Rob Sherman Advocacy         

October 20, 2006

Rob Sherman Advocacy Files Suit Against Burbank, Illinois, for Christian Vehicle Sticker
 

      Rob Sherman Advocacy filed a lawsuit this week against the southwest Chicago suburb of Burbank, Illinois, for putting a Christian cross, amongst other imagery, on its municipal vehicle tax sticker ("vehicle sticker") and then forcing unwilling residents to display the central symbol of Christianity from the windshields of their cars.  The lawsuit was filed in behalf of the Plaintiff in the lawsuit, college student Nichole Schultz, who is a resident of Burbank.

     The City of Burbank, IL, is located two miles south of Midway Airport, between Cicero Avenue (4800 West) and Harlem Avenue (7200 West) and between 75th Street and 87th Street.  (The northern border varies from 71st Street to 77th Street.)

     Rob Sherman Advocacy made numerous attempts over the past six months to persuade the City to allow residents to demonstrate in some other way that they have paid their municipal vehicle tax.  Rob Sherman appeared at a City Council meeting in May, where he made a presentation on the issue.  Sherman exchanged several telephone calls with the Mayor and the City Clerk.  On July 10th, Sherman sent a Letter to the City of Burbank asking that this matter be resolved without litigation.  The City declined to budge on the issue, although City officials were always polite, courtesy and respectful in responding to Sherman.  They just didn't agree with Sherman, contending that a Christian cross, when used to mark a cemetery grave as in the vehicle sticker depiction, is merely a generic marker that is devoid of religious significance and therefore may legally be used on a vehicle sticker.  Now, it will be up to the a federal court to decide who's right.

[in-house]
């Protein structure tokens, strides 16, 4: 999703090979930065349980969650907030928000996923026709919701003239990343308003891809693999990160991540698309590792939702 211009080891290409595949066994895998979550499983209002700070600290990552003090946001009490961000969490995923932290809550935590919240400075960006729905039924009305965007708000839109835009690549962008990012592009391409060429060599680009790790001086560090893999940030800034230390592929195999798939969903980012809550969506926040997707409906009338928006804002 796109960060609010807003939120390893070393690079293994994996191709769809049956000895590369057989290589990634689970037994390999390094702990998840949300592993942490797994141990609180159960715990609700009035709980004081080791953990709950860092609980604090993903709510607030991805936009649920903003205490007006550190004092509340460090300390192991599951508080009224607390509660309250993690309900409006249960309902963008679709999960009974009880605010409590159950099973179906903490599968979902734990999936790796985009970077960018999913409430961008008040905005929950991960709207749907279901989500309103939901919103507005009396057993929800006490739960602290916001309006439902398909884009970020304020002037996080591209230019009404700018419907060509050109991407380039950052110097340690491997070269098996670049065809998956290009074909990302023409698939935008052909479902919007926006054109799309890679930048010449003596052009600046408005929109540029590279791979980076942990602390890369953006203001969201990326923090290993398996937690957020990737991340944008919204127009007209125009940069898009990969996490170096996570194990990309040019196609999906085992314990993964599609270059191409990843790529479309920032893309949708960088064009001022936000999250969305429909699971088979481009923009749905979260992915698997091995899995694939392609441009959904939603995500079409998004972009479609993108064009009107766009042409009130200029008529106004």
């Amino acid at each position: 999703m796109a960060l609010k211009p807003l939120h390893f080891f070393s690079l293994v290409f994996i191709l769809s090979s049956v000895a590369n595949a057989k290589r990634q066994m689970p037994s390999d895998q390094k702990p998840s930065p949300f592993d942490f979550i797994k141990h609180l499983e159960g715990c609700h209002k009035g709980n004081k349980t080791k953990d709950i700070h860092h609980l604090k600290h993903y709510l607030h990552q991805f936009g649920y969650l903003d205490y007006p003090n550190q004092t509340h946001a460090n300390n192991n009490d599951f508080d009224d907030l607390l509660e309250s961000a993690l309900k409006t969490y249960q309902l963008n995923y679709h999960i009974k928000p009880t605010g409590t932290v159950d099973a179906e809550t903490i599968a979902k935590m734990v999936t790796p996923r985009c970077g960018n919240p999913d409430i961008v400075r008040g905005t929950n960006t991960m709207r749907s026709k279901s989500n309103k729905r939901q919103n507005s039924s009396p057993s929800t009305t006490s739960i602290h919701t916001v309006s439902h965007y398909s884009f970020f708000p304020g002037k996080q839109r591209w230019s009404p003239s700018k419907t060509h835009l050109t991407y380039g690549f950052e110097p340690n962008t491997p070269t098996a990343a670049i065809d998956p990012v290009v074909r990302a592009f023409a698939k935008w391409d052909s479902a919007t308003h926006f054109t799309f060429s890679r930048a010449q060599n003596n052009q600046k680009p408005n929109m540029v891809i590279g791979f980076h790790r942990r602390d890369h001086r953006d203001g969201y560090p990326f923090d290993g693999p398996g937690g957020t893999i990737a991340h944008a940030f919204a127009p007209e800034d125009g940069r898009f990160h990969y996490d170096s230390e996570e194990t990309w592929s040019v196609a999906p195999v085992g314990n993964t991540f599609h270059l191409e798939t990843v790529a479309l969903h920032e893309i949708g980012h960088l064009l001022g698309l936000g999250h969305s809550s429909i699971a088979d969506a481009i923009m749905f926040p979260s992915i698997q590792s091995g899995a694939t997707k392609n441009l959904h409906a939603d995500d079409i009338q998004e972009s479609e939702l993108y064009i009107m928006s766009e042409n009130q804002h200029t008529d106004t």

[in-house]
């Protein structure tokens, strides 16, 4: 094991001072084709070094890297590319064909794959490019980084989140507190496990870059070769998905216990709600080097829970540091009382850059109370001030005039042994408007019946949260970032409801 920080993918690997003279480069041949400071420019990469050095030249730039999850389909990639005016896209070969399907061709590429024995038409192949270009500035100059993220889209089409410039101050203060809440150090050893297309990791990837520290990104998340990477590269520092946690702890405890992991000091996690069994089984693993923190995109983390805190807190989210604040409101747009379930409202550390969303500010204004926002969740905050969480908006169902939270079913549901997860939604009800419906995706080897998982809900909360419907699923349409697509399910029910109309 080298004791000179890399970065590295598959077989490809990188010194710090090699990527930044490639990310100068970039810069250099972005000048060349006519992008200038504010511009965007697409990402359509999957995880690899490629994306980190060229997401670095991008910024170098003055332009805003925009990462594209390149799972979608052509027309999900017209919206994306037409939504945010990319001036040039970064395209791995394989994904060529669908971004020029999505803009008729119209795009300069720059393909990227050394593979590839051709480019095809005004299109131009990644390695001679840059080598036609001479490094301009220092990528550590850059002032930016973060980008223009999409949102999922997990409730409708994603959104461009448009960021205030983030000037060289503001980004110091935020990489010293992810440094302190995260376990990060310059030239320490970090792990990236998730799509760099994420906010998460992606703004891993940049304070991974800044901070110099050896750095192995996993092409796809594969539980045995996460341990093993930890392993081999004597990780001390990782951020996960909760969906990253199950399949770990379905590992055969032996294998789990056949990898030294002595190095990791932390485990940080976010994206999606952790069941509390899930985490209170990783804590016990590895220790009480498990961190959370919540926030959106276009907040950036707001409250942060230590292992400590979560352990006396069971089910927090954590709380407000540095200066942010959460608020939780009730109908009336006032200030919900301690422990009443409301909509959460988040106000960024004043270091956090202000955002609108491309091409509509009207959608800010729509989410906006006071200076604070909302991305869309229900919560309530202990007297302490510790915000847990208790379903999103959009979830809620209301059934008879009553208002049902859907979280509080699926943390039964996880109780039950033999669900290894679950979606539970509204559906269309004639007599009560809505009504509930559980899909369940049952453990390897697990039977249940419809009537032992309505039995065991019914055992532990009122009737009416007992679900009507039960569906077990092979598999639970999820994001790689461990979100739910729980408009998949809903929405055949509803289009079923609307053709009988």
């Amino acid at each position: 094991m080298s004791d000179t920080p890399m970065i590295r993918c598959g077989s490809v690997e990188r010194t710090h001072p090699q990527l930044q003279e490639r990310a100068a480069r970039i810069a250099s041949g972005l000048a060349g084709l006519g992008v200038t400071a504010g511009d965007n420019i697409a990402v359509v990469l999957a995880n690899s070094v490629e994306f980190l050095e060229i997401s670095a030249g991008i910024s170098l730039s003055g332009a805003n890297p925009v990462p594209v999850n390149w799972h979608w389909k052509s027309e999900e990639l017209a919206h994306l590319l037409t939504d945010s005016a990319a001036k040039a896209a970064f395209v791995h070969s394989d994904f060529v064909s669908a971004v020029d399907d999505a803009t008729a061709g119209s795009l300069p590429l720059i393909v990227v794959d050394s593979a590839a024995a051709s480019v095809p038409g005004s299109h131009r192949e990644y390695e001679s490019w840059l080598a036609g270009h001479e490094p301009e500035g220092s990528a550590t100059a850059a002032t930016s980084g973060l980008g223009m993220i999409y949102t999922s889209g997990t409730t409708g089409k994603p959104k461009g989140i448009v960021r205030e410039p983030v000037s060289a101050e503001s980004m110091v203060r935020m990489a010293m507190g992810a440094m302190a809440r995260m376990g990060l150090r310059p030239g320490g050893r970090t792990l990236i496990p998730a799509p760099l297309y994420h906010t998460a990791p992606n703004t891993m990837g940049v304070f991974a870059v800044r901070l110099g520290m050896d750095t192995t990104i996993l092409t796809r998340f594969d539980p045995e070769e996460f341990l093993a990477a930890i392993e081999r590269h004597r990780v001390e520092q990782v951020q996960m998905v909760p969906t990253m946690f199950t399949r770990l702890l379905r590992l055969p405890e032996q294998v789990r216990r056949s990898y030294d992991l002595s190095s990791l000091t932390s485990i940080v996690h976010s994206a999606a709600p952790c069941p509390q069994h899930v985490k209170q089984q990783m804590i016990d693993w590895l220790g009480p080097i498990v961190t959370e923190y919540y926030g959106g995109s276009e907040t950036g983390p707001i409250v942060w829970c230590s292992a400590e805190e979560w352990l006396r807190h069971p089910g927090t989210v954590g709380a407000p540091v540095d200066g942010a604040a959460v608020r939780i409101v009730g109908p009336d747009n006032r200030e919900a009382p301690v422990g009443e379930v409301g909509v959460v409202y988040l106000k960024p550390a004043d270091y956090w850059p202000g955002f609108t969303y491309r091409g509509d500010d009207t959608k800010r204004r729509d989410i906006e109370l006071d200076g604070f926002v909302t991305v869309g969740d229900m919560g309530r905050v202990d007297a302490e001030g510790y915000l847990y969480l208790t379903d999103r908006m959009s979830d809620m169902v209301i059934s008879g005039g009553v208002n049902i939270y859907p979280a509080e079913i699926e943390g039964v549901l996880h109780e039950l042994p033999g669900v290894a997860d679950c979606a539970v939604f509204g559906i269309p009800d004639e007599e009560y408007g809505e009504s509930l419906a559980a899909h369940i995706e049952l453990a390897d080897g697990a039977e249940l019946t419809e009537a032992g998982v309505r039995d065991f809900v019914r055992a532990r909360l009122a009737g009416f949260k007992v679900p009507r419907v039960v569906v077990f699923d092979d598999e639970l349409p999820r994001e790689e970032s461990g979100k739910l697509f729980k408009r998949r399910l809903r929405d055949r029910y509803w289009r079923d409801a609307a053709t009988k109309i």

Twenty years ago, Sherman helped Clint Harris of Zion, IL, and Ted Kuhn of Rolling Meadows, IL, resolve similar cases, in which there was a Christian cross on the vehicle stickers in those municipalities.  There, as in Burbank, today, the cities claimed a secular purpose for Christian government officials to put a Christian cross on the vehicle stickers.  The Seventh Circuit Court of Appeals (federal appeals court) ruled that a cross is the central symbol of the Christian religion, so regardless of any claimed secular purpose, the inclusion of a Christian cross on a vehicle sticker has a sectarian religious effect on the "ordinary observer" and is therefore unconstitutional.

     The Chicago Tribune published a story about all this on October 20, 2006.  Read the story on the Chicago Tribune web site or, for your convenience, below is an unedited, library/archive copy of the Tribune's story:

 

Woman sues over 'forced Christianization' of car


By Jo Napolitano
Tribune staff reporter
Published October 19, 2006, 8:14 PM CDT

 
A Burbank woman is suing her hometown in federal court for requiring her to display what she believes is a Christian-themed vehicle sticker on her windshield.